By Michael E. Miller
By Ryan Yousefi
By Kyle Munzenrieder
By Sabrina Rodriguez
By Michael E. Miller
By Carlos Suarez De Jesus
By Luther Campbell
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"Anybody that has the ability to be the sole magnet for an ethnic vote, and has the resources, is a potential danger," notes political consultant Bob Levy who happens to support Love's rival Miguel Diaz de la Portilla. "He's got a lot of potential for some primary damage." The primary is where Love took 20 percent of the vote in the 2000 mayor's race -- a heady showing for a newcomer, nudging veteran politico Diaz de la Portilla, who only got 20.9 percent of the vote. Love polled particularly high among white and black voters, according to voting records -- groups ostensibly upset with the way the Elian Gonzalez episode was handled. Love's mission this campaign is to distinguish himself beyond the protest vote.
"I can bring a businessman's common sense to government," Love, 57 years old, tells me while making a campaign stop outside Versailles Restaurant on Calle Ocho. "I'm the only true entrepreneur among the candidates, and that is the best qualification there is for the job."
There you have it: Love, who has never held public office, is asking voters to trust his record as a businessman.
Turns out it's a broken record.
Love and his wife Tina have spent the past three years fighting off IRS attempts to seize their home because they owed more than $200,000 in unpaid federal income tax, according to court records. "The case was settled out of court and the details are not public," says Blain Rethmeier, a senior spokesman for the Department of Justice in Washington, D.C., which prosecuted the case until its conclusion on November 17, 2003. Rethmeier declined further comment.
Love resolved the tax issue by showing that he had sustained enough losses from the 2001 bankruptcy of a Hooligan's in Miami Lakes to offset what he owed in taxes. Originally the owner of four Hooligan's locations, he has sold all but one.
Love's campaign manager, Brad Nickel, handled damage control when I called for comment. He explained that, indeed, an IRS audit found the Loves owed back taxes. "Jay disputed the amount he owed, and fought them, and in fighting them they put a lien on his house," Nickel said. "They came to an agreement in Jay's favor." Then Nickel crowed: "The IRS misassessed how much he owed. As of right now, the IRS owes him a refund of up towards $100,000."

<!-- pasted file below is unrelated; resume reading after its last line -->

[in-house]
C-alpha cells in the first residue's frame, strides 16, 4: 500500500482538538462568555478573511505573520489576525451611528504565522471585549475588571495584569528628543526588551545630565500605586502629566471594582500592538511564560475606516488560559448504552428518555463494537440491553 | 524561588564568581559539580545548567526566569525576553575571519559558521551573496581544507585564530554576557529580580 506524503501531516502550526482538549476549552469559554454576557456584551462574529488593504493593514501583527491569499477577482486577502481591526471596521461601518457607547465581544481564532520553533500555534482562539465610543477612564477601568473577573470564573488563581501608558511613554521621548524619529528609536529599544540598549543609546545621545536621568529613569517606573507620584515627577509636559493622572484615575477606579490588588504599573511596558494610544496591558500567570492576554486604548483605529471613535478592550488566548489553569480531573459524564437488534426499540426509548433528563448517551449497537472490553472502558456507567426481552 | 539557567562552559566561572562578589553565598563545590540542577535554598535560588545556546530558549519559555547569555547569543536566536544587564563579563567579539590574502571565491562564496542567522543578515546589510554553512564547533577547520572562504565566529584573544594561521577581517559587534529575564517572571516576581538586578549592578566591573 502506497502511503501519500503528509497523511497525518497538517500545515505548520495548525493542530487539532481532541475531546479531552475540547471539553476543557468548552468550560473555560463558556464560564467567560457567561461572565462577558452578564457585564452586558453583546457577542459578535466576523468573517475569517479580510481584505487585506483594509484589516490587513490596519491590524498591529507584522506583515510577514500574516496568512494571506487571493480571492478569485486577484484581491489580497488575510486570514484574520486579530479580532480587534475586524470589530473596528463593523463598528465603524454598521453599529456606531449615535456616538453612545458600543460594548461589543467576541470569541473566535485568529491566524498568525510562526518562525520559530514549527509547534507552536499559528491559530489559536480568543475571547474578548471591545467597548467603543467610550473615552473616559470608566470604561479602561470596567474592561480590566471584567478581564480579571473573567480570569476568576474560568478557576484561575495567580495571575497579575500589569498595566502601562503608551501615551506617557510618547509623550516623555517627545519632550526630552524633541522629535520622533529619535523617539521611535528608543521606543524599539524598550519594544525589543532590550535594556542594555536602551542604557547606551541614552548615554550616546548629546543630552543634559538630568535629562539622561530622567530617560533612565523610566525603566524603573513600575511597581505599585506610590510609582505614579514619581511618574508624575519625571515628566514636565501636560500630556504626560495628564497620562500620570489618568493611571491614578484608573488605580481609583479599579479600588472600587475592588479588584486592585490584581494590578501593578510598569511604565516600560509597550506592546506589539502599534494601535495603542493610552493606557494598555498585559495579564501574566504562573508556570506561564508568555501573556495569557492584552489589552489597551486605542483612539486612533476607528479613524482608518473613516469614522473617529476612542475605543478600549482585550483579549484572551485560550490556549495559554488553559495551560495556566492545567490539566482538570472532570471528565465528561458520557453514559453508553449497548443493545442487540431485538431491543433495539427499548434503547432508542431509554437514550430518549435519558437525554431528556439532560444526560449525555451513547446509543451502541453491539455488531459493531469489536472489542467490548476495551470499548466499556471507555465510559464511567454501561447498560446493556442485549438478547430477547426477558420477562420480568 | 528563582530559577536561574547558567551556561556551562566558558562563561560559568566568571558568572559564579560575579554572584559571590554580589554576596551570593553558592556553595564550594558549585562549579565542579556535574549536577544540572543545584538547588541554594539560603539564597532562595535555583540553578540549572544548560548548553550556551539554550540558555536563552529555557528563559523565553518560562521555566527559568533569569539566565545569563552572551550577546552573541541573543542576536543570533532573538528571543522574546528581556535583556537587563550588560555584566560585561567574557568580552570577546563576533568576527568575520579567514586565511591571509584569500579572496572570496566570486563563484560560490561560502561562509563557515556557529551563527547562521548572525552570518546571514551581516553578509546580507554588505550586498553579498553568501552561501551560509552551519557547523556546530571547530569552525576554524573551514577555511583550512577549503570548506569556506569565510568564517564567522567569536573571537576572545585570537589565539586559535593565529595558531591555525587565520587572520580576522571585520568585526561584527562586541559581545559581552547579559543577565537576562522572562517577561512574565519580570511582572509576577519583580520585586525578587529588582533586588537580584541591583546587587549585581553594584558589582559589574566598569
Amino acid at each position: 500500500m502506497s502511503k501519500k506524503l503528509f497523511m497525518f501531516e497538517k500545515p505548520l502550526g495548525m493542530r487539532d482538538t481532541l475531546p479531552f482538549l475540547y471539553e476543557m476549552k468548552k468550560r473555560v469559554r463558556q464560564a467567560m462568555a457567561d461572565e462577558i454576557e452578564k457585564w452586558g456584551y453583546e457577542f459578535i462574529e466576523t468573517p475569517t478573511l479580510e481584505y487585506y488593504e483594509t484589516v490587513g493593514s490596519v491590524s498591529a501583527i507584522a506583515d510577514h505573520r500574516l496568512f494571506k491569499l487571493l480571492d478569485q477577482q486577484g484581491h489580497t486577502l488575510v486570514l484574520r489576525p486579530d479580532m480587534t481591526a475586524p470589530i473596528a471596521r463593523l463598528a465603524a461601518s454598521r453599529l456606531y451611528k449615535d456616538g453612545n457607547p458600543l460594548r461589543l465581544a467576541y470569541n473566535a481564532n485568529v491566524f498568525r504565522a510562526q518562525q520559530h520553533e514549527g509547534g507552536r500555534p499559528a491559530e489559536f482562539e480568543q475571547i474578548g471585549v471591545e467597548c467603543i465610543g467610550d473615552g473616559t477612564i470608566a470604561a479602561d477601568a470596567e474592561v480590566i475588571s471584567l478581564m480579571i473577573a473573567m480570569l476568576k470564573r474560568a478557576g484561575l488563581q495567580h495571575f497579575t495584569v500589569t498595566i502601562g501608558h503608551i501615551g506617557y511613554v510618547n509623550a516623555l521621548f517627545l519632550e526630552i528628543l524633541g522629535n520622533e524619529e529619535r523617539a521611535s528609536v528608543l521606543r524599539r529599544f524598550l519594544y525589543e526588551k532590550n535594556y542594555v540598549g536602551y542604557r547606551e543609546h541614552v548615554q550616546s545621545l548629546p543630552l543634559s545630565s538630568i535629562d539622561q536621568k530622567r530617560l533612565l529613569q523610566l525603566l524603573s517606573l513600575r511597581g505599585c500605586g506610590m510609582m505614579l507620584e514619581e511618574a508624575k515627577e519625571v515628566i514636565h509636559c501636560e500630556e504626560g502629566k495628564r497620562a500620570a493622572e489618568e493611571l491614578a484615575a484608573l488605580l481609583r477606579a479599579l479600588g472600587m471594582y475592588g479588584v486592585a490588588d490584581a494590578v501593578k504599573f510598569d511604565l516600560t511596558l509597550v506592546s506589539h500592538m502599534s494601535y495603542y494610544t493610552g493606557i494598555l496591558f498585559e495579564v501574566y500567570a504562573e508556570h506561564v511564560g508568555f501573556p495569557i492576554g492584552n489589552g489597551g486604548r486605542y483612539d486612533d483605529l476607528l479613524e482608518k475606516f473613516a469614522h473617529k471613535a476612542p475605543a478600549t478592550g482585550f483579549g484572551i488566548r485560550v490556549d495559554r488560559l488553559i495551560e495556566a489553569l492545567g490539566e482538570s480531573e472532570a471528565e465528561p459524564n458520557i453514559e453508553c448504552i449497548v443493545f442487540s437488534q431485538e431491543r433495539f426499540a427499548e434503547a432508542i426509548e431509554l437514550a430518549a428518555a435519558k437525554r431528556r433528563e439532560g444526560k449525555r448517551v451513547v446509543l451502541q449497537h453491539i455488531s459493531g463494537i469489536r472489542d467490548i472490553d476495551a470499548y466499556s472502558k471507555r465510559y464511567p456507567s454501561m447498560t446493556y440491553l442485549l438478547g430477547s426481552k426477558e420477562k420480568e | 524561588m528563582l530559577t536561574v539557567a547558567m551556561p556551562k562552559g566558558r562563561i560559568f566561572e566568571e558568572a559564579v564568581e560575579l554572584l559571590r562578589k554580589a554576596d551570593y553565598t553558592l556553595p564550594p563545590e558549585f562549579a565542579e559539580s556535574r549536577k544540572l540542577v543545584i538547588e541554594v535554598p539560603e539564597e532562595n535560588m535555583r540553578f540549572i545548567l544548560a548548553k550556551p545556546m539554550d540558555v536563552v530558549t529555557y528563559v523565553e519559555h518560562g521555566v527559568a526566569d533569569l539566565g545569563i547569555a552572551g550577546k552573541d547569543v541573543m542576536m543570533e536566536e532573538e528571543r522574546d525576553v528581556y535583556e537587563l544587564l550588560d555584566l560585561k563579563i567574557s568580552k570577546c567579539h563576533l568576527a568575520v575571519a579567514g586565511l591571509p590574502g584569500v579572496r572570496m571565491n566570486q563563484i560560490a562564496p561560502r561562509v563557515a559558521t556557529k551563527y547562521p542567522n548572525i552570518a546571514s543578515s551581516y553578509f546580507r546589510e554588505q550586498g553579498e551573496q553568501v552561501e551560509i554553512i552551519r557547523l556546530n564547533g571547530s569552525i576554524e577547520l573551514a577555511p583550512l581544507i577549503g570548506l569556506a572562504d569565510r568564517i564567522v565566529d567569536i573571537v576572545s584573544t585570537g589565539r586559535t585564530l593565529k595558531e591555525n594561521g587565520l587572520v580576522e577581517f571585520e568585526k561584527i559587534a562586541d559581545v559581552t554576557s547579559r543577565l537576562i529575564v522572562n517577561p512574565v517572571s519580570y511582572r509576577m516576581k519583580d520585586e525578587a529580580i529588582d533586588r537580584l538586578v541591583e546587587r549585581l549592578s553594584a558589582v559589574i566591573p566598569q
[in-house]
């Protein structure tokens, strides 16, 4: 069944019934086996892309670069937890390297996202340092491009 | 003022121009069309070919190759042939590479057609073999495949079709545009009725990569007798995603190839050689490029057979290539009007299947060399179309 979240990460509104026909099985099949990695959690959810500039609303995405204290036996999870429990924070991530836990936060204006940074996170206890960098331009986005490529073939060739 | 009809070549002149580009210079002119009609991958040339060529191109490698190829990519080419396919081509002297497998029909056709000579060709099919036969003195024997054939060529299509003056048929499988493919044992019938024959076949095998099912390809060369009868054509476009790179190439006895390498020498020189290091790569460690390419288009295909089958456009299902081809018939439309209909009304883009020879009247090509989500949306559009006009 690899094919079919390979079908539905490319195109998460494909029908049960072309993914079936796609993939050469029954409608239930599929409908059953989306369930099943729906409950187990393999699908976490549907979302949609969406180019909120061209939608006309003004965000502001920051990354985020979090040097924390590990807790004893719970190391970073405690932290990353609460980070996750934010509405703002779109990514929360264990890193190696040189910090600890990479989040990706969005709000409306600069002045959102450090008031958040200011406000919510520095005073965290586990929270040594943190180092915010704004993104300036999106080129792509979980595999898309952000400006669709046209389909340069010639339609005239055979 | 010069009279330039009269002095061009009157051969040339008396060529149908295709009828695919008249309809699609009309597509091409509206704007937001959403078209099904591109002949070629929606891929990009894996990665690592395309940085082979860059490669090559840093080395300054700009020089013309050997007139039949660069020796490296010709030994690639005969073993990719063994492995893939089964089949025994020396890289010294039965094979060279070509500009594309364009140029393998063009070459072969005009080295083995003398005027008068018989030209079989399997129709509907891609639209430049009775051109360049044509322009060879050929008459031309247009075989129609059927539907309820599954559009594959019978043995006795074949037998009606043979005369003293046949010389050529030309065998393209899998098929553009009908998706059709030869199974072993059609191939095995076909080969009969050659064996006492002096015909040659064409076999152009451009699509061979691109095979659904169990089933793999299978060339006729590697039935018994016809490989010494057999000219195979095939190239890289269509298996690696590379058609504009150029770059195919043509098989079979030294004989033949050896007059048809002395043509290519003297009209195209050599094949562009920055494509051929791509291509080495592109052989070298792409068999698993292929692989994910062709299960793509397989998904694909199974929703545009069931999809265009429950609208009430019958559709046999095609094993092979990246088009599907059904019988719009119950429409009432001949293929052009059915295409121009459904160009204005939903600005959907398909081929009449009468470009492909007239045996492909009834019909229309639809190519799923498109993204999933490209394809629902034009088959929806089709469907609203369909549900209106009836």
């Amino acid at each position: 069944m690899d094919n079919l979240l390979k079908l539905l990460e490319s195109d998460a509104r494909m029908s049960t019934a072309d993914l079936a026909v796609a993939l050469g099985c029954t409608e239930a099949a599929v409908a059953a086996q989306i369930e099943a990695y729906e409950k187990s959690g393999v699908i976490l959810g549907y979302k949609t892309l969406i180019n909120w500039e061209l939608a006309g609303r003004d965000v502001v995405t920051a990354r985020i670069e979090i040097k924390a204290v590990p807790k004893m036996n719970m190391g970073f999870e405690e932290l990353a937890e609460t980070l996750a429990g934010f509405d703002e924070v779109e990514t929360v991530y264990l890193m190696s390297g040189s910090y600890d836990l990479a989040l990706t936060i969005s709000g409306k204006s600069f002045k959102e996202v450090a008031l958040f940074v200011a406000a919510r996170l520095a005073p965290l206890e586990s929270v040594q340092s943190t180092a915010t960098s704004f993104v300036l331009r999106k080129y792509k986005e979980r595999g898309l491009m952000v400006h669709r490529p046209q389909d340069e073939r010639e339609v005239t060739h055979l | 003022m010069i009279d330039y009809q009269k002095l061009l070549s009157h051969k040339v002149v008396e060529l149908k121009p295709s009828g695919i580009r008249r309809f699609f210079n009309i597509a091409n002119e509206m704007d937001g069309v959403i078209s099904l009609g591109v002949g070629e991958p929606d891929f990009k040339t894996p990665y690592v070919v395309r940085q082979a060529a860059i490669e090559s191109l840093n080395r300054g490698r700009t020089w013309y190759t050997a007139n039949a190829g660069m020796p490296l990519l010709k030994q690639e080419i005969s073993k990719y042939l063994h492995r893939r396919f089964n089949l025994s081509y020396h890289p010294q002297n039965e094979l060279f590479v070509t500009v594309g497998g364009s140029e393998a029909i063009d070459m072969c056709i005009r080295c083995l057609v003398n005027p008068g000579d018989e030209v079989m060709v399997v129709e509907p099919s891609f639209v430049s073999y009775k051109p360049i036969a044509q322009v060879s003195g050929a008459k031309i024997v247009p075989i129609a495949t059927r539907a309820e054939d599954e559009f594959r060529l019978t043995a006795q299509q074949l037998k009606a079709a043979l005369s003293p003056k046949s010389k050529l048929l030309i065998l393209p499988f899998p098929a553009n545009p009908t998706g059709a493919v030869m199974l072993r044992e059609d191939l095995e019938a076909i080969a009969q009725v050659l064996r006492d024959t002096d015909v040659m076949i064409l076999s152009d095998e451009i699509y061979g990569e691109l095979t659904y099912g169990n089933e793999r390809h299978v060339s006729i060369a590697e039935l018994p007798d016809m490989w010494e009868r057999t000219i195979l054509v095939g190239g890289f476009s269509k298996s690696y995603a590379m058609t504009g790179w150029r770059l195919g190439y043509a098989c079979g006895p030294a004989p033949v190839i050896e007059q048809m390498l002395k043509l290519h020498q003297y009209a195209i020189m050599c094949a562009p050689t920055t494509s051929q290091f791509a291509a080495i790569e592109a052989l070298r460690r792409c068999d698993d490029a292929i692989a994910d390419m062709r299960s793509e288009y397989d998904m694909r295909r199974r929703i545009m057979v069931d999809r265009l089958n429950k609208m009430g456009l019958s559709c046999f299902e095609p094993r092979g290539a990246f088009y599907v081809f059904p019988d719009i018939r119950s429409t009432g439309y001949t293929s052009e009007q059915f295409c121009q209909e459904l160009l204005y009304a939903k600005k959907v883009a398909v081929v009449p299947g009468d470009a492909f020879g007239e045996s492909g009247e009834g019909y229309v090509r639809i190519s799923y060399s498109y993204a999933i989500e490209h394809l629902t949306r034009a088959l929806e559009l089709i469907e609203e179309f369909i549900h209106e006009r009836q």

Later, Nickel e-mailed this statement: "How many people are willing to take on the IRS and win? That is the kind of strength and toughness he will bring to the mayor's office."
When I read the court papers, it didn't look like such a victory.
In its petition to put a lien on Love's $574,000 home on Farmer Road in Palmetto Bay, the IRS noted that by June 1, 1998, the Loves owed $151,934 in federal taxes. In 1999 they failed to pay $121,555 in taxes. Those sums remained substantially unpaid and "as of April 25, 2003, Jay N. and Tina Love remain indebted to the United States in the amount of $240,635.24," the petition stated. The IRS tried to settle the debt "from assets other than the property," but resorted to putting a lien on the house because "no reasonable alternative exists to satisfy the unpaid tax liabilities."
The Loves' lawyer, David Berman, responded that the couple were indeed exploring alternatives to getting kicked out of their house. "The taxpayers have stated a willingness to refinance their home and use the proceeds to satisfy the outstanding liability," Berman wrote, noting that in the course of bringing their tax filings up to date the Loves would show "significant losses" that would "virtually eliminate the tax liability."
That doesn't sound to me like he proved the dastardly IRS agents wrong. It sounds to me like a man desperately trying to rejigger his finances in order to keep from losing his house. (No wonder he's such an advocate for affordable housing.)
What gave Love an out with the government was a business debacle that he maintains wasn't his fault. Love had sold the Miami Lakes Hooligan's, but remained as a guarantor so the new owners could retain the lease. When the restaurant began to fail following a costly dispute with the landlord, Love was forced to take over again in an attempt to salvage it, Nickel said. This plan didn't work. On June 29, 2001, Hooligan's Pub and Lobster House filed for Chapter 11 bankruptcy. Love used that business loss to offset his tax debt, Nickel explained.
Love has made this race less predictable, and that's good. He vehemently refuses to take lobbyist contributions, and seems to sincerely care about things like the state of our public schools and promoting affordable homeownership. His plainspoken comments are refreshing amid candidates who dance around hot topics such as the Cuban embargo. This year he's been working hard to hoist himself above the second-tier candidates into the ranks of the viable: county Commissioner Jimmy Morales, media businessman José Cancela, lawyer and former county Commissioner Diaz de la Portilla, and former Miami-Dade Police Director Carlos Alvarez, who have all raised hundreds of thousands of dollars. Love is hitting every debate and two-bit chicken dinner in town. Although he has only raised $62,000 to date, he should qualify soon for about $300,000 in public financing, which he says gives him a shot at the crown.